biorock_review_natural_resources_2014


CCell Provides the Energy to Save Coral Reefs

British wave energy start-up Zyba has teamed up with Biorock, which builds artificial coral reefs with the hope of simultaneously providing energy and coastal protection for islands. It has developed a new curved technology, the CCell, with a lightweight design that allows it to capture a greater amount of the ocean’s awesome power than its competitors.

Working with Biorock – both the company and technology name – Zyba hopes to provide island communities with a new source of clean and reliable energy. The power will also be used in the construction of coral reefs, which provide important coastal protection and bustling ecosystems for marine wildlife.

Hidden among the reefs, the CCells will take advantage of the total theoretical global wave energy potential of 32 petawatt (PW) hours per year. So far, no large-scale application for wave technologies has been successful and so Zyba is championing a smaller-scale approach. The power it creates is designed to enter the grid network and work alongside other renewable sources.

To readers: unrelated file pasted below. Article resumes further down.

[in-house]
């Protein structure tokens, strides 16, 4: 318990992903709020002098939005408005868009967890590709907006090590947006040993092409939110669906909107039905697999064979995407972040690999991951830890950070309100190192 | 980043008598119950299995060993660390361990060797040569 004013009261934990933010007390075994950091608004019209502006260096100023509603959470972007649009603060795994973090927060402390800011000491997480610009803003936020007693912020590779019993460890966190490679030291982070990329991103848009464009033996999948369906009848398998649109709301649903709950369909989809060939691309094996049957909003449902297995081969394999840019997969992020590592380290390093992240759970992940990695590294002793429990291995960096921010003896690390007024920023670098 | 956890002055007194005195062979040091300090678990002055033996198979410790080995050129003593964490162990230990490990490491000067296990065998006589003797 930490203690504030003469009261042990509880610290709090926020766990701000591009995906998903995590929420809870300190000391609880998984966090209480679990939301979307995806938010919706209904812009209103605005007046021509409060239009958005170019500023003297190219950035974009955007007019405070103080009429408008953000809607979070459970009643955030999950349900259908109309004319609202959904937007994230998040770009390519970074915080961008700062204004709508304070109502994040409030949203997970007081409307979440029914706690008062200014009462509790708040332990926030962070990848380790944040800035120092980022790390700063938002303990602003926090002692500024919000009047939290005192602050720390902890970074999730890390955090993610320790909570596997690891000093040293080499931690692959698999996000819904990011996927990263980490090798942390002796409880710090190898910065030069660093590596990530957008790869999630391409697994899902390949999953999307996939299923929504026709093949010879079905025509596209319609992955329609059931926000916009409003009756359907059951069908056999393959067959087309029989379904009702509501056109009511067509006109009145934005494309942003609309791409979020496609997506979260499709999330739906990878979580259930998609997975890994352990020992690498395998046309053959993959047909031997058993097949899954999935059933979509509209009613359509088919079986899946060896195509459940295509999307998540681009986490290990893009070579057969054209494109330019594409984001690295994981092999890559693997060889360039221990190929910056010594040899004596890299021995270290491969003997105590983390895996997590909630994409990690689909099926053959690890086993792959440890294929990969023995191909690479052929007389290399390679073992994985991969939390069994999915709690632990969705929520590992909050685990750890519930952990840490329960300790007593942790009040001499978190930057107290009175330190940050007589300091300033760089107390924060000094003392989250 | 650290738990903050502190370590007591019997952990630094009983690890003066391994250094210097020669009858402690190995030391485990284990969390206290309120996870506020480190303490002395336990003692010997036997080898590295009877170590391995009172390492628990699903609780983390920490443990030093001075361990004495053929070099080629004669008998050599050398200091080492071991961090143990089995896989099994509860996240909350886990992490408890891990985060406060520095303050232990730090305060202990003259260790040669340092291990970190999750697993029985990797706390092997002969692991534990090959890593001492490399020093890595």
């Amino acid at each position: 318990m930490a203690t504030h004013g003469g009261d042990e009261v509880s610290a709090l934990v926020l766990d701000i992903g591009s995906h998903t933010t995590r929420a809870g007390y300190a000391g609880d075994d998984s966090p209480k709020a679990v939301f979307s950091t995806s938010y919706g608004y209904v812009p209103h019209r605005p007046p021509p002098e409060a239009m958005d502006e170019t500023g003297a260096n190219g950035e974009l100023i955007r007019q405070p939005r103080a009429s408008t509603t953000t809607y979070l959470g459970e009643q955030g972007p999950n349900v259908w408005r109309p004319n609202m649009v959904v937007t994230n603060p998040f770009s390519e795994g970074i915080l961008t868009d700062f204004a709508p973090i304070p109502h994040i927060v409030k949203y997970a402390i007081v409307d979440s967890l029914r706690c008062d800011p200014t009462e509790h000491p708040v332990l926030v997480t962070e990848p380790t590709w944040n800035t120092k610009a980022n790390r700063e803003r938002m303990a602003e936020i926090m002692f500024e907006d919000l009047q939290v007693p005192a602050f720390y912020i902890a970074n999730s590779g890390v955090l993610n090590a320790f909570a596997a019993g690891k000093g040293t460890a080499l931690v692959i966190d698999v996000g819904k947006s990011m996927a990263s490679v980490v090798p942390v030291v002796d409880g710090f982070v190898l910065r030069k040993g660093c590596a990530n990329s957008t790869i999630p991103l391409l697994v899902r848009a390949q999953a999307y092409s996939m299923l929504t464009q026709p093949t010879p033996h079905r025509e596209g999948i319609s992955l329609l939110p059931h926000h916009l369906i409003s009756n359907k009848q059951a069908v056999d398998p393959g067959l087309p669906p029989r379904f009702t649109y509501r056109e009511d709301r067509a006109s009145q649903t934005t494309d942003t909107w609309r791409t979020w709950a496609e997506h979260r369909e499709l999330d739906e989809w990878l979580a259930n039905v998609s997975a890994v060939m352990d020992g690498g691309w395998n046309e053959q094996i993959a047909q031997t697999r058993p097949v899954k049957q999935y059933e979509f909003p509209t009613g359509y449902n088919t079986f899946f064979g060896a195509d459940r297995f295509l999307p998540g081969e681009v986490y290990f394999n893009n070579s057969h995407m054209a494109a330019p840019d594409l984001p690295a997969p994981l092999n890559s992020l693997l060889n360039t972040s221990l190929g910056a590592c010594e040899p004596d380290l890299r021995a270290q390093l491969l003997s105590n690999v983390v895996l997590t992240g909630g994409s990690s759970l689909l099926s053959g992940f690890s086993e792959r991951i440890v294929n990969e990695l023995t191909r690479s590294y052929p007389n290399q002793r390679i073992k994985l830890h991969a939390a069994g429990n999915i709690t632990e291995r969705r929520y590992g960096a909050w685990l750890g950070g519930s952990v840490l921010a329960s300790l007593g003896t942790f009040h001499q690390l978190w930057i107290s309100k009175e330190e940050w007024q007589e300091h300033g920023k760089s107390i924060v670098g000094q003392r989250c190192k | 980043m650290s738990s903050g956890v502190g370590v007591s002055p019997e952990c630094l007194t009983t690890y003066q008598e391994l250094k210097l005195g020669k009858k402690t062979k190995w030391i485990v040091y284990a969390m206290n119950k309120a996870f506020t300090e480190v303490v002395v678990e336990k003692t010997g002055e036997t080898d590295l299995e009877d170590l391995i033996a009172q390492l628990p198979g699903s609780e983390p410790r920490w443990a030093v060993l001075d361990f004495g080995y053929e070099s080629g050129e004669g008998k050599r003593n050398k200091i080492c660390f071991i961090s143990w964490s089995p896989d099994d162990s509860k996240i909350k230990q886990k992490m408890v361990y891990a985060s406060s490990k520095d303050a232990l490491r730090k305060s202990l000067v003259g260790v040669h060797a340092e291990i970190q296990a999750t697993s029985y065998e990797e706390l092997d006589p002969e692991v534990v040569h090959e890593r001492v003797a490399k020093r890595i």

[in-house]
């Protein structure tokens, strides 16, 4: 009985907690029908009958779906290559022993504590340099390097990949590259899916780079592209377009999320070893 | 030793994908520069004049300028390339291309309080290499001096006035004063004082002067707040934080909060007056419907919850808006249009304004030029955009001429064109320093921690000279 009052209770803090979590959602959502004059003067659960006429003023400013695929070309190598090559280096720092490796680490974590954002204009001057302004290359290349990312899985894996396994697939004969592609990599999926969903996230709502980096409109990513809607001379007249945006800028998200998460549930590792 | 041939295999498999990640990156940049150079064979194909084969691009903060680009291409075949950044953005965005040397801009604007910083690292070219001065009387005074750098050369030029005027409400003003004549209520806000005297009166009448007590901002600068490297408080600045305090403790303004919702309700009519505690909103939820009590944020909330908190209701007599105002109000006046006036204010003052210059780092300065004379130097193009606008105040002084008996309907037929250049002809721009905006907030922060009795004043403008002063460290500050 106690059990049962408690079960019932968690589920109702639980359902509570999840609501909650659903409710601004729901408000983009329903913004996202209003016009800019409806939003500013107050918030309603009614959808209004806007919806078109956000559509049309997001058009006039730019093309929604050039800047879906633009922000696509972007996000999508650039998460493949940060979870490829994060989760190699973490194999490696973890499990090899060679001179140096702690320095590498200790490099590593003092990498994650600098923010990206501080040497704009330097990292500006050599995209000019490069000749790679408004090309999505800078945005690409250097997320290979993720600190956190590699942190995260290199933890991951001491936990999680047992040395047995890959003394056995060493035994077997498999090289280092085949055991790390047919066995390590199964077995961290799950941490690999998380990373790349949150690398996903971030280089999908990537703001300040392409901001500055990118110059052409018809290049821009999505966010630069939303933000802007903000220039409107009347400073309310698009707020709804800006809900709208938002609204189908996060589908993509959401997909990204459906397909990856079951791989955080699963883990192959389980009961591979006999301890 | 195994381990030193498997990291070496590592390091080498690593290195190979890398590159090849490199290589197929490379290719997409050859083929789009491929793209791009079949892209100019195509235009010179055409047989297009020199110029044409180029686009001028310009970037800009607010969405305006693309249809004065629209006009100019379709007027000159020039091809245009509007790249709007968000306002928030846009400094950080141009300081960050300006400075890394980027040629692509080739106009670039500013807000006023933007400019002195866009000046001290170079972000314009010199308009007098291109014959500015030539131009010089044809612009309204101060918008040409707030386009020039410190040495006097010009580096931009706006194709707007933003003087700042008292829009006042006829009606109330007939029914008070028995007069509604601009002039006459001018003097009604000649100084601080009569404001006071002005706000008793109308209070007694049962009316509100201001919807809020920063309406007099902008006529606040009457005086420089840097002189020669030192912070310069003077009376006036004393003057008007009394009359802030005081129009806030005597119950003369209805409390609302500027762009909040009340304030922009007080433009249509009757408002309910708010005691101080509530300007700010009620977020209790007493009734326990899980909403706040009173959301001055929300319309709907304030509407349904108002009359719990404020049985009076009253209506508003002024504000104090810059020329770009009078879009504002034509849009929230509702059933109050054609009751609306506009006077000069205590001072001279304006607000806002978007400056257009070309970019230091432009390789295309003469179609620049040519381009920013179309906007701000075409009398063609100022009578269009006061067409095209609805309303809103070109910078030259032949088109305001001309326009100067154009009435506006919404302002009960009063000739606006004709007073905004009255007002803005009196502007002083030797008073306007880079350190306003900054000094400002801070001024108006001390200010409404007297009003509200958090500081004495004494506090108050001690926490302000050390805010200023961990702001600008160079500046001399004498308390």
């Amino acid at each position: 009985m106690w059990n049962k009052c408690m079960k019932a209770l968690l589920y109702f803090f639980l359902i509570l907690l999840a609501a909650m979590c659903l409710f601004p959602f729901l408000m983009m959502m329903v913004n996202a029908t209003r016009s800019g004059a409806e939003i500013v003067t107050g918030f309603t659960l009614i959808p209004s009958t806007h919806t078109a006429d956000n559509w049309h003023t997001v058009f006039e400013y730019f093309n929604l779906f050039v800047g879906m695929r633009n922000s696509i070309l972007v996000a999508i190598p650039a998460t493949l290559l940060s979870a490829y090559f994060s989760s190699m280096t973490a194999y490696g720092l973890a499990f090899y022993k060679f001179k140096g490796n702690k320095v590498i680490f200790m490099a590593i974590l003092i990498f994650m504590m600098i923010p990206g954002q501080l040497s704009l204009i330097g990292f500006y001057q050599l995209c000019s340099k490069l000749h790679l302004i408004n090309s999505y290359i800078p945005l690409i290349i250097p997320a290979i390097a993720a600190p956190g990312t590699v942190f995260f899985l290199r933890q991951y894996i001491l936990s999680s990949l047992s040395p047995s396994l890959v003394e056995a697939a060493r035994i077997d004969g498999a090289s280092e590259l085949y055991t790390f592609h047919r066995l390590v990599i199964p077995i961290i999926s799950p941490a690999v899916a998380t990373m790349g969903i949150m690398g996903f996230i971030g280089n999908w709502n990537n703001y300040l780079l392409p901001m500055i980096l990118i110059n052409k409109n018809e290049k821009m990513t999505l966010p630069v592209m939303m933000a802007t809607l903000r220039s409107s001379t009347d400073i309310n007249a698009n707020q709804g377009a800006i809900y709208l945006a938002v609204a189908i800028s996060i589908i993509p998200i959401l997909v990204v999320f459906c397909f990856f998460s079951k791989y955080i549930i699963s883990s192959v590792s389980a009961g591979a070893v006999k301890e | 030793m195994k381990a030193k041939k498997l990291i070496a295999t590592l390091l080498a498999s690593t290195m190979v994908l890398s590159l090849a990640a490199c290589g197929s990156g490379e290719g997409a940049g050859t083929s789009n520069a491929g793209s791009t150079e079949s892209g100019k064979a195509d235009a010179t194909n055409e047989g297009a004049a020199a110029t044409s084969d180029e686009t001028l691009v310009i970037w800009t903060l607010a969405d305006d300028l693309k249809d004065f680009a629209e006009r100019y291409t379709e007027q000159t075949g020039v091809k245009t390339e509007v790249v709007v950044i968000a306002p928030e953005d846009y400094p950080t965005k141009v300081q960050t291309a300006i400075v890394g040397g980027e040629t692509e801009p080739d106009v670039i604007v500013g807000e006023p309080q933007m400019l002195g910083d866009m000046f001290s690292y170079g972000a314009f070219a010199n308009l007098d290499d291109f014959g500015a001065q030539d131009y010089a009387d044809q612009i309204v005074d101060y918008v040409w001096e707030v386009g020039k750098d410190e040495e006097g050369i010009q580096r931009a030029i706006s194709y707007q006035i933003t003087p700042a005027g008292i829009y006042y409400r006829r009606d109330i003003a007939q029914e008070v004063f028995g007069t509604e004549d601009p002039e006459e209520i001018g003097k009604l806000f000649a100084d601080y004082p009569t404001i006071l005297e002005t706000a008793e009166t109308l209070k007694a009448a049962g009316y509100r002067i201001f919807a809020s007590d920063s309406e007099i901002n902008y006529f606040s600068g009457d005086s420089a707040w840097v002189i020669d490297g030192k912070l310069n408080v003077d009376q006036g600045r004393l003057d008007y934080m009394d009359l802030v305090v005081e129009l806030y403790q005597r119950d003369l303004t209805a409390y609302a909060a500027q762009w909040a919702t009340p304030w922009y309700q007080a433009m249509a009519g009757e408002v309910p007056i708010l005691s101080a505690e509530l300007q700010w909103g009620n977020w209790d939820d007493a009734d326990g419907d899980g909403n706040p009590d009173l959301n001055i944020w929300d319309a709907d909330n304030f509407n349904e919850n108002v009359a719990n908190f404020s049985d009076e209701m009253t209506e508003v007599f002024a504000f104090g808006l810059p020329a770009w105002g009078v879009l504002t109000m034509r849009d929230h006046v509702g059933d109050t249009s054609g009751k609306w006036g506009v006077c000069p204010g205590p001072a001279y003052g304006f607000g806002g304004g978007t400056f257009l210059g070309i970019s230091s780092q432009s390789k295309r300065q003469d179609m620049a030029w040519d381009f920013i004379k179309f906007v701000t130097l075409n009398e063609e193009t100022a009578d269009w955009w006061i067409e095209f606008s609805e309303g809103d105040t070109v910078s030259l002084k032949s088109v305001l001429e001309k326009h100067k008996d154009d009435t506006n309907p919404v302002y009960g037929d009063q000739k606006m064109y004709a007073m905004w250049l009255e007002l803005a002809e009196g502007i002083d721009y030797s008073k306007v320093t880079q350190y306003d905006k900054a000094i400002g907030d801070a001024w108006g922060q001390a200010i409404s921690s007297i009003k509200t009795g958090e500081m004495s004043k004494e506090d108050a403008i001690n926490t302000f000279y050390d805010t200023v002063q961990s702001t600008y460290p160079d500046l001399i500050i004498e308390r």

Symmetric vs asymmetric wave energy devices

The concept of the CCell arose from the company’s founder, William Bateman, asking a simple question: “The energy in the ocean leads from the open ocean towards the shore, so it’s an asymmetric problem,” he says. “All I fundamentally did was question why are people making symmetric devices.

“I never meant to start a business in wave energy but I was looking at their devices and they were all symmetric, so they were either round or they were flat.”